The complaint also alleges that T-Mobile's full phone bills, which can be
longer than 50 pages, made it nearly impossible for consumers to find and
understand third-party subscription charges. After looking past a "Summary"
section as well as an "Account Service Detail" section, both of which
described "Usage Charges" but did not itemize those charges, a consumer might
then reach the section labeled "Premium Services," where the crammed items
would be listed.

According to the complaint, the information would be listed there in an
abbreviated form, such as "8888906150BrnStorm23918," that did not explain that
the charge was for a recurring third-party subscription supposedly authorized
by the consumer. In addition, the complaint notes that consumers who use
pre-paid calling plans do not receive monthly bills, and as a result the
subscription fee was debited from their pre-paid account without their

When consumers were able to determine they were being charged for services
they hadn't ordered, the complaint alleges that T-Mobile in many cases failed
to provide consumers with full refunds. Indeed, the FTC charged that T-Mobile
refused refunds to some customers, offering only partial refunds of two
months' worth of the charges to others, and in other cases instructed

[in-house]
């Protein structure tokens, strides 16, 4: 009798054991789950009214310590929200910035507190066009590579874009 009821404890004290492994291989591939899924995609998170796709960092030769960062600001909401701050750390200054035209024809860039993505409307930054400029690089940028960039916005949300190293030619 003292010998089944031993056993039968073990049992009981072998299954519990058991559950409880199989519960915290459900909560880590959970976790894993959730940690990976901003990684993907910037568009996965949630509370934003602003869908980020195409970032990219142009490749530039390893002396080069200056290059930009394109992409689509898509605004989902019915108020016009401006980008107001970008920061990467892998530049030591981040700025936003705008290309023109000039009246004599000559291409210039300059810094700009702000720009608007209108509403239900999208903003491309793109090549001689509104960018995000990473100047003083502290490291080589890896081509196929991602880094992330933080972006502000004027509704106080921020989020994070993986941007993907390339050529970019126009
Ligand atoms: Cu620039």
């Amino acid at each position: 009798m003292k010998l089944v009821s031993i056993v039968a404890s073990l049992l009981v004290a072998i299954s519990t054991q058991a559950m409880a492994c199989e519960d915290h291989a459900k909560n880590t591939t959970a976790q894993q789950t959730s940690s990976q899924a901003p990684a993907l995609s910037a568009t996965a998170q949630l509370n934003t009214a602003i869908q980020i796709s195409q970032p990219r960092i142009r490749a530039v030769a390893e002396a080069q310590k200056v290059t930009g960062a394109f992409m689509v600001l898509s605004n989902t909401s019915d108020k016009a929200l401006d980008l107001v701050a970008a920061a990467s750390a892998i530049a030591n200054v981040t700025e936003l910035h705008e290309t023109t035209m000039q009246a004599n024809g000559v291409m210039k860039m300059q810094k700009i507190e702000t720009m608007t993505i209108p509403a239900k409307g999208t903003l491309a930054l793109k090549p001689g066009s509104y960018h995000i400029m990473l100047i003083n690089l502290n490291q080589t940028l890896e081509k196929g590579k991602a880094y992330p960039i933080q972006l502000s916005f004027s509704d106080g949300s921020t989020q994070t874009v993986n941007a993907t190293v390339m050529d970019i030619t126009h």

consumers to seek refunds directly from the scammers – without providing
accurate contact information to do so.

The complaint also notes that in some cases, T-Mobile claimed that consumers
had authorized the charges despite having no proof of consumers doing so.

The FTC's complaint seeks a court order to permanently prevent T-Mobile from
engaging in mobile cramming and to obtain refunds for consumers and
disgorgement of T-Mobile's ill-gotten gains.

The FTC thanks the Federal Communications Commission and its Enforcement
Bureau for their invaluable assistance with and close cooperation and
coordination in this matter.

The Commission vote authorizing the staff to file the complaint was 5-0. The
complaint was filed in the U.S. District Court for the Western District of

NOTE: The Commission files a complaint when it has "reason to believe" that
the law has been or is being violated and it appears to the Commission that a
proceeding is in the public interest. The case will be decided by the court.

The Federal Trade Commission works for consumers to prevent fraudulent,
deceptive, and unfair business practices and to provide information to help
spot, stop, and avoid them. To file a complaint in English or Spanish, visit
the FTC's online Complaint Assistant or call 1-877-FTC-HELP (1-877-382-4357).
The FTC enters complaints into Consumer Sentinel, a secure, online database
available to more than 2,000 civil and criminal law enforcement agencies in
the U.S. and abroad. The FTC's website provides free information on a variety
of consumer topics. Like the FTC on Facebook, follow us on Twitter, and
subscribe to press releases for the latest FTC news and resources.

SOURCE Federal Trade Commission

Posted-In: Hot Press Releases